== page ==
While many medical group practices still struggle to meet patient demand amid a competitive labor market, the providers poised for growth would be wise to have a system for tracking how they acquire new patients to the practice.
An Aug. 22, 2023, MGMA Stat poll found that more than half (54%) of medical groups report tracking where or how they acquire new patients, while 42% do not and another 4% of respondents were unsure. The poll had 449 applicable responses.
Respondents to the poll detailed a variety of methods for acquiring and reporting new patient data, such as asking every patient upon registration and entering the source in the electronic health record (EHR) or practice management (PM) system. Most medical group leaders who noted how often they report this said they run monthly or quarterly reports from their system.
Specialty practices are frequently more careful to track new patient referrals than primary care practices, since specialty practices are dependent on physician referrals. EHRs often allow a referring physician and a separate referral source to be entered, but too many EHRs do not make the referral source field required. Too many front desk staff do not understand the importance of tracking referrals or leaving information in a referral source field inaccurate or incomplete. As practices try to market and grow, better information on where patients come from is terrifically helpful.
That said, tracking patients to the practice is as far as many practices get, but there is real value to tracking what happens to patients as they move through the practice. For example, picture two referring providers to a neurosurgery practice, Dr. Abel and Dr. Barr. Dr. Abel sends 30 patients to the practice each year, and Dr. Barr sends 10 patients. It may appear that Dr. Abel is a much better referral source than Dr. Barr until further analysis reveals that seven of Dr. Abel’s 30 referrals have surgery, while nine of Dr. Barr’s 10 patients have surgery. Dr. Barr may also send patients who have better insurance contracts or utilize more ancillary services. Following patients through the practice provides insights beyond a canned referring physician’s report and drives practice profitability.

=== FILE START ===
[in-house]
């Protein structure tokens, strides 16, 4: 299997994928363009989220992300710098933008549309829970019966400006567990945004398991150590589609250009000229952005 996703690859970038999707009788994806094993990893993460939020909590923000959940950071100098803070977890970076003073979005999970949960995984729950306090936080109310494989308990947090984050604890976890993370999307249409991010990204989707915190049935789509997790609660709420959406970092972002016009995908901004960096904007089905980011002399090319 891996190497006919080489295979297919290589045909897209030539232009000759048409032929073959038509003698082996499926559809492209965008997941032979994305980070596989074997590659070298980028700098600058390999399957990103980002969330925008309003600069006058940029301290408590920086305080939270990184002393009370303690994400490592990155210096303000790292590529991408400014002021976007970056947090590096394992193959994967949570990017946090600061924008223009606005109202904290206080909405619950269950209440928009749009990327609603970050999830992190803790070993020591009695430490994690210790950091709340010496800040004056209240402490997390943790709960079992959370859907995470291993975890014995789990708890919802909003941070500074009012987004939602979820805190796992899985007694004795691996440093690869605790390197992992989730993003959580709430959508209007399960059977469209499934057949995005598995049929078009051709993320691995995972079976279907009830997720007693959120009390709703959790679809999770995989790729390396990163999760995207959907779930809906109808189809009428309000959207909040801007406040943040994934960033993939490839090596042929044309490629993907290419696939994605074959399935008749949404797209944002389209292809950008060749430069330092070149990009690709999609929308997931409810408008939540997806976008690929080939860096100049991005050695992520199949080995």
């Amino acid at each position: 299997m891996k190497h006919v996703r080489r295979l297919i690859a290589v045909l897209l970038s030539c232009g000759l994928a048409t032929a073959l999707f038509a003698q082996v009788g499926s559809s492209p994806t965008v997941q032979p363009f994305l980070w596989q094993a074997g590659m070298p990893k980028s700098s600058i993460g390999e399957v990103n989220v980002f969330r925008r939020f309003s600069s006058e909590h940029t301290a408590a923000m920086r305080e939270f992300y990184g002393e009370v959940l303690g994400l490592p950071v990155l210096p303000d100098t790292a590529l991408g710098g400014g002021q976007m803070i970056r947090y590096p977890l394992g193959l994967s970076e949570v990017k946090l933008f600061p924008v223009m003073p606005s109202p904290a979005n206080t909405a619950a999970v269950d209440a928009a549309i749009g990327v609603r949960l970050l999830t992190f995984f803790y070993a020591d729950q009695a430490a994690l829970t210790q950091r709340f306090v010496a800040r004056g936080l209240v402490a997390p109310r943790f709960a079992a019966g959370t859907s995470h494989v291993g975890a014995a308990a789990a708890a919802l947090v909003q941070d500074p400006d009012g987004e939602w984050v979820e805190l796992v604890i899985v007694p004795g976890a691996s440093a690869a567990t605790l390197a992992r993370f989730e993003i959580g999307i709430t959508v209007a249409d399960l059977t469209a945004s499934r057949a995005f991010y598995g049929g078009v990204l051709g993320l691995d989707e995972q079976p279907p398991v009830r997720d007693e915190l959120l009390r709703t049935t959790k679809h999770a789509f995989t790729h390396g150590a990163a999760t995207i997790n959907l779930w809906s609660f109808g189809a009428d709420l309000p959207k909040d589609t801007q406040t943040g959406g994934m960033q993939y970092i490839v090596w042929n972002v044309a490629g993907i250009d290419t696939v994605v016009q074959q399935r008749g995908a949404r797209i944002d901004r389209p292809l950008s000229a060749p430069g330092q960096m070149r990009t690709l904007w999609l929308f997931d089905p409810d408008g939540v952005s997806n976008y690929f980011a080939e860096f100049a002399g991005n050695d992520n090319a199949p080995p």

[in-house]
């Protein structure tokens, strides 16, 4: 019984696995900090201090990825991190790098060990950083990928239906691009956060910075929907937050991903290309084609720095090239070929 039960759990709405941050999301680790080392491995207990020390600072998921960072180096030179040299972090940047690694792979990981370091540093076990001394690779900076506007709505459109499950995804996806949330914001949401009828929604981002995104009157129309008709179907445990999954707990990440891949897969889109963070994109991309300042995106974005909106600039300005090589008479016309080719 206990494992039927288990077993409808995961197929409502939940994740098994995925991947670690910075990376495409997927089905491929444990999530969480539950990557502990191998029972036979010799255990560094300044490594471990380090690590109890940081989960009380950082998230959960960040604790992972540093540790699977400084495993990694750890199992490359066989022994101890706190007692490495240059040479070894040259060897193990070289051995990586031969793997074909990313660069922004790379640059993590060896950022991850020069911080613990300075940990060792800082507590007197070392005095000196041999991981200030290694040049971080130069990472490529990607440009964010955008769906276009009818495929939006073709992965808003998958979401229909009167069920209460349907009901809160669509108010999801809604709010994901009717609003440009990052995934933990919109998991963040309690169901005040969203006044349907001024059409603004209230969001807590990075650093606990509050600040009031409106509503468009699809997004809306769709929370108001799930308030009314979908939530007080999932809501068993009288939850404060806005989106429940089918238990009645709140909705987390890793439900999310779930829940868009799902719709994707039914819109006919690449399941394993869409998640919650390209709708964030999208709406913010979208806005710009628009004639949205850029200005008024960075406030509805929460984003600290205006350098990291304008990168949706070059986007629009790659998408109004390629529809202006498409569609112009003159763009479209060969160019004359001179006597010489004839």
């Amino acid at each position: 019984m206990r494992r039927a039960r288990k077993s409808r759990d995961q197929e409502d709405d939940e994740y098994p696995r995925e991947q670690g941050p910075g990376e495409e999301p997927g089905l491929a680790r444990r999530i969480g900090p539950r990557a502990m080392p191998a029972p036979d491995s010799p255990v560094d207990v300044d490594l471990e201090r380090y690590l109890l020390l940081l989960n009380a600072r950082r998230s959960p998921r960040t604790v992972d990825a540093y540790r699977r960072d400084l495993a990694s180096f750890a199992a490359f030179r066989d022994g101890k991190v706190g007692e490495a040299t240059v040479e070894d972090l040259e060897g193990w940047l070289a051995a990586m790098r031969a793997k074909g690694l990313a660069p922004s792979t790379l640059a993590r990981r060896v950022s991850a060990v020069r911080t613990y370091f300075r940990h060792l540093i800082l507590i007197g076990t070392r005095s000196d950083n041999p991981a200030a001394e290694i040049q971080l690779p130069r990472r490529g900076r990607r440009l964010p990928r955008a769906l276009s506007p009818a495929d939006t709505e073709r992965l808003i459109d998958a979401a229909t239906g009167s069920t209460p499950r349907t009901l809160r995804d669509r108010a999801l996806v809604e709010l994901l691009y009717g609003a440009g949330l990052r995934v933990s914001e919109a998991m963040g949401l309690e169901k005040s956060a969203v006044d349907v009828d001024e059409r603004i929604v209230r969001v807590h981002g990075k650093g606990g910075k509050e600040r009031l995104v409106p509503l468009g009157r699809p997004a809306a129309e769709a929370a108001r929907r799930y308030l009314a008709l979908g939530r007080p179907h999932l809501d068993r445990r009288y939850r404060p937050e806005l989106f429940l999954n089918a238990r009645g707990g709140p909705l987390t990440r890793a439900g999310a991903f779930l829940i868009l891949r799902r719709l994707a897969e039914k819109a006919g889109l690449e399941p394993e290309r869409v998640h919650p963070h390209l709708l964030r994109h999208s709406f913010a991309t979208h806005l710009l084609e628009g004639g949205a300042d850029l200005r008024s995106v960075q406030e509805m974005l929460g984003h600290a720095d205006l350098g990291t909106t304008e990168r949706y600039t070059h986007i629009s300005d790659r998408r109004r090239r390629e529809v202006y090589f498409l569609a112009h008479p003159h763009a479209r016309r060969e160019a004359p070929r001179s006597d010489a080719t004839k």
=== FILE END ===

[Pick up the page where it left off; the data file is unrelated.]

Analyses like this were especially poignant during the COVID-19 pandemic. As a practice in the Southeast tried to ramp back up after visits were reduced, a key question emerged regarding which providers were allocated limited appointment slots. Rather than take a traditional approach of allocating more exam rooms and appointment slots to partners, this practice looked at historical data to see which providers generated the most ancillary care business and which providers’ patients received that ancillary care soonest. By allocating appointment slots to those providers, the practice was able to rebuild ancillary revenue to sustain cash flow as well as generate patient appointments.
Some medical specialties such as oncology or orthopedic surgery intervene once and then may not see the patient again. Other specialties such as rheumatology or primary care may see a patient for years. For those longer relationships, knowing how long a patient is an active patient can be very informative. The ability to link those patients with the referral source — as seen in the example of Dr. Abel and Dr. Barr — might reveal patients who arrive via social media stay half as long or twice as long as other patients. Practices that offer services such as physical therapy could track the average number of visits by the referral source to grow that aspect of their practice. Patients who already have a family member seeing a provider in the practice may last longer.
Streaming companies like Netflix are in a very competitive market and track a wide variety of metrics around their subscribers. What metrics do you track for your patients? What is the expected revenue from a new patient referral? How long will that patient stay with your practice? Will that patient bring other family members with them? How can you best use these metrics to make marketing decisions and set advertising budgets?
Strategic questions like these will be the focus of my “Business Intelligence for Strategic Planning” session on Tuesday, Oct. 24, at the 2023 Leaders Conference hosted by MGMA in Nashville. Plan on joining the conversation to get game-changing ideas for your practice. I look forward to seeing you then.